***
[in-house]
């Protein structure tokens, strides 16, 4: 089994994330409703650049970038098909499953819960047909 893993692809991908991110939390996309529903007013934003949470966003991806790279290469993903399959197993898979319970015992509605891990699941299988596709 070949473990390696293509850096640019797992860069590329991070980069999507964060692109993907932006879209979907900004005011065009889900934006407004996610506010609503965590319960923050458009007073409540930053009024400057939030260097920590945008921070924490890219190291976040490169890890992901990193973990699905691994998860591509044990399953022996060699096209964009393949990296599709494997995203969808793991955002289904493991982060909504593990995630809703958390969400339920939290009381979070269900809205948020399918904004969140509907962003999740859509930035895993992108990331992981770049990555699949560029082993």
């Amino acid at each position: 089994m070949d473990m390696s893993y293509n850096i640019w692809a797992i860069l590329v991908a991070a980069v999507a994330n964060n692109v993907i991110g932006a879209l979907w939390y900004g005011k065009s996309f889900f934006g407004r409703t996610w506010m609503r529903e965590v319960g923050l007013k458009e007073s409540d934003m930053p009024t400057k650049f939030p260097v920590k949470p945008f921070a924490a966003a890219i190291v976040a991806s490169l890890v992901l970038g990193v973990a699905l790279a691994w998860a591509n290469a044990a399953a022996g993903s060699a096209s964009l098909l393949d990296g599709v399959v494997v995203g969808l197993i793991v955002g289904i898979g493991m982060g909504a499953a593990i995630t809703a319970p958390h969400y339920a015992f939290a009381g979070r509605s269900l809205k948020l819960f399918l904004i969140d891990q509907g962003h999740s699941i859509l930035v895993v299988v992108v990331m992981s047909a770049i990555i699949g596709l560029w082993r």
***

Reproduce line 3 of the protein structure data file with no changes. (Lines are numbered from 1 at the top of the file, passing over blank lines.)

């Amino acid at each position: 089994m070949d473990m390696s893993y293509n850096i640019w692809a797992i860069l590329v991908a991070a980069v999507a994330n964060n692109v993907i991110g932006a879209l979907w939390y900004g005011k065009s996309f889900f934006g407004r409703t996610w506010m609503r529903e965590v319960g923050l007013k458009e007073s409540d934003m930053p009024t400057k650049f939030p260097v920590k949470p945008f921070a924490a966003a890219i190291v976040a991806s490169l890890v992901l970038g990193v973990a699905l790279a691994w998860a591509n290469a044990a399953a022996g993903s060699a096209s964009l098909l393949d990296g599709v399959v494997v995203g969808l197993i793991v955002g289904i898979g493991m982060g909504a499953a593990i995630t809703a319970p958390h969400y339920a015992f939290a009381g979070r509605s269900l809205k948020l819960f399918l904004i969140d891990q509907g962003h999740s699941i859509l930035v895993v299988v992108v990331m992981s047909a770049i990555i699949g596709l560029w082993r």